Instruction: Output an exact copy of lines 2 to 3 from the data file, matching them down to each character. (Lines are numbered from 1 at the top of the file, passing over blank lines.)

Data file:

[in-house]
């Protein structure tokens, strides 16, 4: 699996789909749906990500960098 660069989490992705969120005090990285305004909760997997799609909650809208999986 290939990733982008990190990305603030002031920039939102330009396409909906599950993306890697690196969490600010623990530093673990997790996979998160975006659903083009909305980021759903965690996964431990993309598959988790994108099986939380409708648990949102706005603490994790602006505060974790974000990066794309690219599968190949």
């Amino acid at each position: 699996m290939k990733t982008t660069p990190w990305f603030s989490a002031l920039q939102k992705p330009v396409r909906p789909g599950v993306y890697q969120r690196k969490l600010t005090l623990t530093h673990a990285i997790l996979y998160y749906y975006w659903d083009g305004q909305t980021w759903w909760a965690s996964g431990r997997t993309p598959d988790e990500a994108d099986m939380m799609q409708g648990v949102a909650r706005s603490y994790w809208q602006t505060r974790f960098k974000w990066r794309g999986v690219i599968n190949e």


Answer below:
């Protein structure tokens, strides 16, 4: 699996789909749906990500960098 660069989490992705969120005090990285305004909760997997799609909650809208999986 290939990733982008990190990305603030002031920039939102330009396409909906599950993306890697690196969490600010623990530093673990997790996979998160975006659903083009909305980021759903965690996964431990993309598959988790994108099986939380409708648990949102706005603490994790602006505060974790974000990066794309690219599968190949």
């Amino acid at each position: 699996m290939k990733t982008t660069p990190w990305f603030s989490a002031l920039q939102k992705p330009v396409r909906p789909g599950v993306y890697q969120r690196k969490l600010t005090l623990t530093h673990a990285i997790l996979y998160y749906y975006w659903d083009g305004q909305t980021w759903w909760a965690s996964g431990r997997t993309p598959d988790e990500a994108d099986m939380m799609q409708g648990v949102a909650r706005s603490y994790w809208q602006t505060r974790f960098k974000w990066r794309g999986v690219i599968n190949e």